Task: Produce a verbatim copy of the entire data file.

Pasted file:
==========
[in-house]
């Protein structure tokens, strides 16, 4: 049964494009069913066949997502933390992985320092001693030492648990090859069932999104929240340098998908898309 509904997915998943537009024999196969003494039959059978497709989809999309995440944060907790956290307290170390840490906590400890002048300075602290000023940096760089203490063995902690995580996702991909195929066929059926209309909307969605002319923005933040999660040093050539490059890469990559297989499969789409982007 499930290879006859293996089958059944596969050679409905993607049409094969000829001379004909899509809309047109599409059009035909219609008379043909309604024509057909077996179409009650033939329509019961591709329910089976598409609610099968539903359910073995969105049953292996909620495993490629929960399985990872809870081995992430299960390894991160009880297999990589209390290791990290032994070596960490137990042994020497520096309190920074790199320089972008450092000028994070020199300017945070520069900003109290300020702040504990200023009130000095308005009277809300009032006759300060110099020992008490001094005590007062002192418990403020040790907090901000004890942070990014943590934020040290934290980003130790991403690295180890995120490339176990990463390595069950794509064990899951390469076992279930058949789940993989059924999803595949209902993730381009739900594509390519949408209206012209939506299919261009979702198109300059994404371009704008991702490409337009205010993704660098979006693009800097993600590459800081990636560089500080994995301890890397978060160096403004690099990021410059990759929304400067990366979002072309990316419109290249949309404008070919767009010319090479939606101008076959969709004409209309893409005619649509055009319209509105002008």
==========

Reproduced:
[in-house]
């Protein structure tokens, strides 16, 4: 049964494009069913066949997502933390992985320092001693030492648990090859069932999104929240340098998908898309 509904997915998943537009024999196969003494039959059978497709989809999309995440944060907790956290307290170390840490906590400890002048300075602290000023940096760089203490063995902690995580996702991909195929066929059926209309909307969605002319923005933040999660040093050539490059890469990559297989499969789409982007 499930290879006859293996089958059944596969050679409905993607049409094969000829001379004909899509809309047109599409059009035909219609008379043909309604024509057909077996179409009650033939329509019961591709329910089976598409609610099968539903359910073995969105049953292996909620495993490629929960399985990872809870081995992430299960390894991160009880297999990589209390290791990290032994070596960490137990042994020497520096309190920074790199320089972008450092000028994070020199300017945070520069900003109290300020702040504990200023009130000095308005009277809300009032006759300060110099020992008490001094005590007062002192418990403020040790907090901000004890942070990014943590934020040290934290980003130790991403690295180890995120490339176990990463390595069950794509064990899951390469076992279930058949789940993989059924999803595949209902993730381009739900594509390519949408209206012209939506299919261009979702198109300059994404371009704008991702490409337009205010993704660098979006693009800097993600590459800081990636560089500080994995301890890397978060160096403004690099990021410059990759929304400067990366979002072309990316419109290249949309404008070919767009010319090479939606101008076959969709004409209309893409005619649509055009319209509105002008």